Tuesday, December 1, 2009

Opposition to government-designated CBA coalition in Santa Rosa

The Accountable Development Coalition (ADC), which negotiated the recent Sonoma Mountain Village CBA, is coming under more fire. It seems that the SMART rail district, a quasi-public entity, is requiring developers of the New Railroad Square project to negotiate a CBA, specifically with the ADC. Attention has also been brought to the fact that the Sonoma Mountain Village CBA provides funding for the ADC: $5,000 upfront and $6,000 per year after that. 

This has some people upset. As an editorial in the Press Democrat explained: "The coalition represents many important interests, but we don't believe it speaks for the entire community and, as a private organization that potentially could stand to benefit financially from such an agreement, it should not be allowed to dictate terms on a public project like this."

Regarding the issue of who speaks for the community, ADC critics have a good point. No coalition is ever going to be able to represent the whole community, and even if this were possible, the government probably shouldn't be involved in deciding which coalitions get to make CBAs. 

Fortunately, the developers aren't being limited to negotiating with the ADC, and they've reached out to other community groups interested in being involved in the CBA. Kudos to them. The ADC would do well to open itself up as well.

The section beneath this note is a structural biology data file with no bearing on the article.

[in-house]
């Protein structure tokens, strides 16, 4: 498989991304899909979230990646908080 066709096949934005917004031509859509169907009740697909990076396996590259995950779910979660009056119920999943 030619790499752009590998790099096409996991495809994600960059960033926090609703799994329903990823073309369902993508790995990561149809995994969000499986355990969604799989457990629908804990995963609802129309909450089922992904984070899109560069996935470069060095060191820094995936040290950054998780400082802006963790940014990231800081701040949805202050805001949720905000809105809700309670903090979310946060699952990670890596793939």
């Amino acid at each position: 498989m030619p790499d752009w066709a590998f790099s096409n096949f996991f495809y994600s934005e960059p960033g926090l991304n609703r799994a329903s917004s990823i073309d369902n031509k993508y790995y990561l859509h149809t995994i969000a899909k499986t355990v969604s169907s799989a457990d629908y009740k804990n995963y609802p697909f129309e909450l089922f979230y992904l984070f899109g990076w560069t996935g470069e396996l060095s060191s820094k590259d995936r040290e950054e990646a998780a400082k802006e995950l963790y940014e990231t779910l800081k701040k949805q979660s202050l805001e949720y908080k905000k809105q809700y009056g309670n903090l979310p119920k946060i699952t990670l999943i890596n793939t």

Regarding the payment issue, CBA coalitions are regularly advised not to accept direct funding from developers. John Goldstein of the Partnership for Working Families has explained as much:   
As a matter of principle, groups in our network don’t take money from developers. We want to avoid any appearance of a conflict of interest.... We have advocated in CBAs that developers give to the communities they’re developing in.
So the ADC may want to revise its policies somewhat. But critics should also acknowledge that the ADC is a mostly volunteer organization and that $6,000 a year isn't all that much. In other words, this doesn't seem like the type of case where coalition groups are getting bought off. The Atlantic Yards project, in contrast, involves much larger grants to all of the organizations that signed the CBA. (See the Atlantic Yards Report for more on that.)

Finally, there has been more criticism that the ADC has too much political influence and that it will scare developers away from non-union contractors. This is a straw man argument. If non-union contractors are going to suffer because of precedents set by the Sonoma Mountain Village CBA, the problem is that the CBA provisions are appealing to developers and lawmakers, not that the ADC has somehow improperly influenced government decision makers.

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